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Today in healthcare, the White House is pushing to make Pfizer’s highly effective treatment Paxlovid more available, but obstacles remain.
Welcome to night health care, where we follow the latest developments in policies and news concerning your health. For The Hill, we are Peter Sullivan, Nathaniel Weixel and Joseph Choi. Did someone forward this newsletter to you? Subscribe here.
White House Paxlovid push hits hurdles
The Biden administration has gone all out on the COVID-19 antiviral Paxlovid, announcing new steps to make the oral treatment more widely available and making it clear that Vice President Harris used it while recovering from the coronavirus.
The White House has said it will nearly double the amount of Paxlovid available nationwide and is working to set up more Test-to-Treat locations at pharmacies and other locations.
But the administration faces a number of hurdles to truly make Paxlovid, and a similar treatment from Merck and Ridgeback known as molnupiravir, readily available to Americans.
Health care experts who spoke to The Hill said the expansion plan did not take into account the difficulty many patients face in obtaining a prescription for oral medications.
Health care providers authorized to prescribe Paxlovid (doctors and advanced practice nurses) are not always present in pharmacies.
Tom Kraus, vice president of government relations at the American Society of Health-System Pharmacists (ASHP), said this situation will be “operationally quite challenging” for the administration’s goal of expanding sites. Test-to-Treat.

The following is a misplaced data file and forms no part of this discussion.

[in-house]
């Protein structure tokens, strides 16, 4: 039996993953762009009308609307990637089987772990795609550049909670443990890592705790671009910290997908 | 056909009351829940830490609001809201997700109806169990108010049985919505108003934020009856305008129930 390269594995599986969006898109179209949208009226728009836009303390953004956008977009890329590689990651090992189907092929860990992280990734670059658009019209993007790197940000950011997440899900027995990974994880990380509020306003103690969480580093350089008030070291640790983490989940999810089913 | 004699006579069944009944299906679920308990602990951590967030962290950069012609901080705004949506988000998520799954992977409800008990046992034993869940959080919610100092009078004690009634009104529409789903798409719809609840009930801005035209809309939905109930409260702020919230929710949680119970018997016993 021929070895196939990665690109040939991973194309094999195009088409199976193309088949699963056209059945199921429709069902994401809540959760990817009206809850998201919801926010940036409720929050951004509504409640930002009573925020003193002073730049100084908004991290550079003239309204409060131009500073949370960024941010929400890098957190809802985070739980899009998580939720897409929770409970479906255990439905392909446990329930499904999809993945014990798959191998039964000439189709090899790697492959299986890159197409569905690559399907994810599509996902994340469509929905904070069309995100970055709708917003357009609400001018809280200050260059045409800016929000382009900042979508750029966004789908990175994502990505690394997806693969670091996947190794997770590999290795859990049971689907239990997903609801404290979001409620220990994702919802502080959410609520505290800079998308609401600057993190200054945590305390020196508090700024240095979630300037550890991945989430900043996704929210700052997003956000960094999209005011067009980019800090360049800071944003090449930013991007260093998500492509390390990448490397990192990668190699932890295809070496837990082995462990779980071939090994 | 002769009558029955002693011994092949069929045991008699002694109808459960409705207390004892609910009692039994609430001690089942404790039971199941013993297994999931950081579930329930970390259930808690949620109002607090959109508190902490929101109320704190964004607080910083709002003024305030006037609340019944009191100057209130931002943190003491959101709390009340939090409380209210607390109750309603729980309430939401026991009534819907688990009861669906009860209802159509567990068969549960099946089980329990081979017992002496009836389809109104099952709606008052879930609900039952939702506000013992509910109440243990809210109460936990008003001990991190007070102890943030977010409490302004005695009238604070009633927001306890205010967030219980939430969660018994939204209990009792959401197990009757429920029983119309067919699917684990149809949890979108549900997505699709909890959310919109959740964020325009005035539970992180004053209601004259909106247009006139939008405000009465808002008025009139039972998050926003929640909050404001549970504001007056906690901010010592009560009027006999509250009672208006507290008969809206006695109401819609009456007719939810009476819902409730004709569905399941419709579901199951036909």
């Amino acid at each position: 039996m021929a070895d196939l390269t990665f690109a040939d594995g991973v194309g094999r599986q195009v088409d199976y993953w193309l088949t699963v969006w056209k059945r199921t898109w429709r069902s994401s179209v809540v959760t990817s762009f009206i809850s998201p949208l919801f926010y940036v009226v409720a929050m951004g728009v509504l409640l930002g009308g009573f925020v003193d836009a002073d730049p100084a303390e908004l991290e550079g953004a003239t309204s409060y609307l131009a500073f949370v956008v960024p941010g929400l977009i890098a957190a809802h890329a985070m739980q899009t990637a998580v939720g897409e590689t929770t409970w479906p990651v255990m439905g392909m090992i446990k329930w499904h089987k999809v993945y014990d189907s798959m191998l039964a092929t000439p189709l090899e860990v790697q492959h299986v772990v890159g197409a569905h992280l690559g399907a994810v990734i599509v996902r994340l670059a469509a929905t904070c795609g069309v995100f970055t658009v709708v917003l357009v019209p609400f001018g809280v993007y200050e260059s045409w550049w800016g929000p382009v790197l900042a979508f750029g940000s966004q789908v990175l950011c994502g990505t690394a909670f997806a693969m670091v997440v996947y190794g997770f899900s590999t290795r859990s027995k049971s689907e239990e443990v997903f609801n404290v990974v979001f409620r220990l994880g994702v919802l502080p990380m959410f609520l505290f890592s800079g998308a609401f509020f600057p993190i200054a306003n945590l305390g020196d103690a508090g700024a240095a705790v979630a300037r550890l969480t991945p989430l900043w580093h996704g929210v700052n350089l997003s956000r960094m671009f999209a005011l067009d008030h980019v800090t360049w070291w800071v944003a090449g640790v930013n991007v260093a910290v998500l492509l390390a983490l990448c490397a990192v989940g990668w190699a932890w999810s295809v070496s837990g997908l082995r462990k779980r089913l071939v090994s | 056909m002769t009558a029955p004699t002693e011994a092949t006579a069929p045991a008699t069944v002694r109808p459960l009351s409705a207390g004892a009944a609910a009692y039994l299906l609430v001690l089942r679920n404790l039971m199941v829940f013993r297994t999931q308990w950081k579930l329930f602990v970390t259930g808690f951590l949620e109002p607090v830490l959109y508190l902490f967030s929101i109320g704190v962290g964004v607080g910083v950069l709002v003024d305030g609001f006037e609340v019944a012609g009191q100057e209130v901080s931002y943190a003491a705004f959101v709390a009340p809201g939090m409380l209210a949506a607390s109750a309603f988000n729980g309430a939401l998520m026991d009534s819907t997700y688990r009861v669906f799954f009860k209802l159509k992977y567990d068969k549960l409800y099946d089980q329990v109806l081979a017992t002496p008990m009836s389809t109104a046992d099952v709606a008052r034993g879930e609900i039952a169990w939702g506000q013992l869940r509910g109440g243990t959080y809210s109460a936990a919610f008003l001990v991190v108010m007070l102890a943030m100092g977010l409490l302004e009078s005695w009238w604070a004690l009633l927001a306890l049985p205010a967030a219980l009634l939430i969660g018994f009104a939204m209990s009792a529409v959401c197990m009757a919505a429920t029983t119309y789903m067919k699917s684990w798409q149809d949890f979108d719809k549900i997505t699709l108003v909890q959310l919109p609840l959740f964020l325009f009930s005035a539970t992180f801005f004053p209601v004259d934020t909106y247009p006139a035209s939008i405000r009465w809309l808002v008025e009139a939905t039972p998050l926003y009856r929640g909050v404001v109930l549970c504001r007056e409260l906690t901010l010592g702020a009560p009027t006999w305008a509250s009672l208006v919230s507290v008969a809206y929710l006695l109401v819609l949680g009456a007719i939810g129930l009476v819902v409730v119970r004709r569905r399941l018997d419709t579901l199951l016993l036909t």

NYC raises COVID-19 alert level to ‘medium’
New York City raised its COVID-19 alert level from “low” to “medium” on Monday, amid an increase in cases in the city.
The move did not trigger any major new restrictions, but it is a sign of the continued risk of the virus and an increase in cases that has also been seen nationally.
If the alert level rises again to “high,” the city will consider bringing back its mask mandate for indoor environments, according to New York’s color-coding system.
“If you are at higher risk for serious illness due to your age, underlying medical conditions, or because you are unvaccinated, consider additional precautions such as avoiding crowded indoor gatherings,” he tweeted. New York City Health Commissioner Ashwin Vasan on Monday in announcing the move.
“We continue to strongly recommend that all New Yorkers wear a mask in indoor public places,” he added.
Cases have been rising in New York at around 2,300 a day, according to a New York Times tracker, although there are no signs of a steep spike like there has been over the winter.
Hospitalizations in the city have also increased but remain at relatively low levels.
MODERNA EXPECTS OMICRON BOOSTER AVAILABLE BY FALL
Moderna’s chief medical officer Paul Burton said Sunday that his company is preparing to supply large quantities of its booster vaccine against omicron and other COVID-19 variants this fall.
“We are confident that by the fall of this year we should have large quantities of this new booster vaccine that will protect against Omicron and other variants,” Burton said in
an interview on CBS’ “Face the Nation.”